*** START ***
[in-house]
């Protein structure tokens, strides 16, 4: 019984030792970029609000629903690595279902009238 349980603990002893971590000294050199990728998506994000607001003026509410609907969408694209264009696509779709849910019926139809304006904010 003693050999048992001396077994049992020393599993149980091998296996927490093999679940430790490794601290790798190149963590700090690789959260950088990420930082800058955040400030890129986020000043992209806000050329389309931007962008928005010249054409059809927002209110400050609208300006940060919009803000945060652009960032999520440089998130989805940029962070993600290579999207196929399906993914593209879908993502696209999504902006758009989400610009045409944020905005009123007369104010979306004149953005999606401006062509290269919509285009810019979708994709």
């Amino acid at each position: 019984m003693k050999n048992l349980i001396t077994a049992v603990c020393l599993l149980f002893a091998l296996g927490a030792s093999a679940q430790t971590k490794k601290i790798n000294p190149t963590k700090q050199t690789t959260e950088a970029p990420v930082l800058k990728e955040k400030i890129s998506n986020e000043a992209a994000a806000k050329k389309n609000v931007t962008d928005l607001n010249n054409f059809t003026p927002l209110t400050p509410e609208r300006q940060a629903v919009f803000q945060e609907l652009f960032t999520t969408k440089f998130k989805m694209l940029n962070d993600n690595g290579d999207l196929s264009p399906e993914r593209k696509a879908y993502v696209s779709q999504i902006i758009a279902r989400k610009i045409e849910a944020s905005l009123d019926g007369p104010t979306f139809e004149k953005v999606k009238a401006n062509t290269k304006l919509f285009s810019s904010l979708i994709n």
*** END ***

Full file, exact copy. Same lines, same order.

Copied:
[in-house]
């Protein structure tokens, strides 16, 4: 019984030792970029609000629903690595279902009238 349980603990002893971590000294050199990728998506994000607001003026509410609907969408694209264009696509779709849910019926139809304006904010 003693050999048992001396077994049992020393599993149980091998296996927490093999679940430790490794601290790798190149963590700090690789959260950088990420930082800058955040400030890129986020000043992209806000050329389309931007962008928005010249054409059809927002209110400050609208300006940060919009803000945060652009960032999520440089998130989805940029962070993600290579999207196929399906993914593209879908993502696209999504902006758009989400610009045409944020905005009123007369104010979306004149953005999606401006062509290269919509285009810019979708994709």
């Amino acid at each position: 019984m003693k050999n048992l349980i001396t077994a049992v603990c020393l599993l149980f002893a091998l296996g927490a030792s093999a679940q430790t971590k490794k601290i790798n000294p190149t963590k700090q050199t690789t959260e950088a970029p990420v930082l800058k990728e955040k400030i890129s998506n986020e000043a992209a994000a806000k050329k389309n609000v931007t962008d928005l607001n010249n054409f059809t003026p927002l209110t400050p509410e609208r300006q940060a629903v919009f803000q945060e609907l652009f960032t999520t969408k440089f998130k989805m694209l940029n962070d993600n690595g290579d999207l196929s264009p399906e993914r593209k696509a879908y993502v696209s779709q999504i902006i758009a279902r989400k610009i045409e849910a944020s905005l009123d019926g007369p104010t979306f139809e004149k953005v999606k009238a401006n062509t290269k304006l919509f285009s810019s904010l979708i994709n």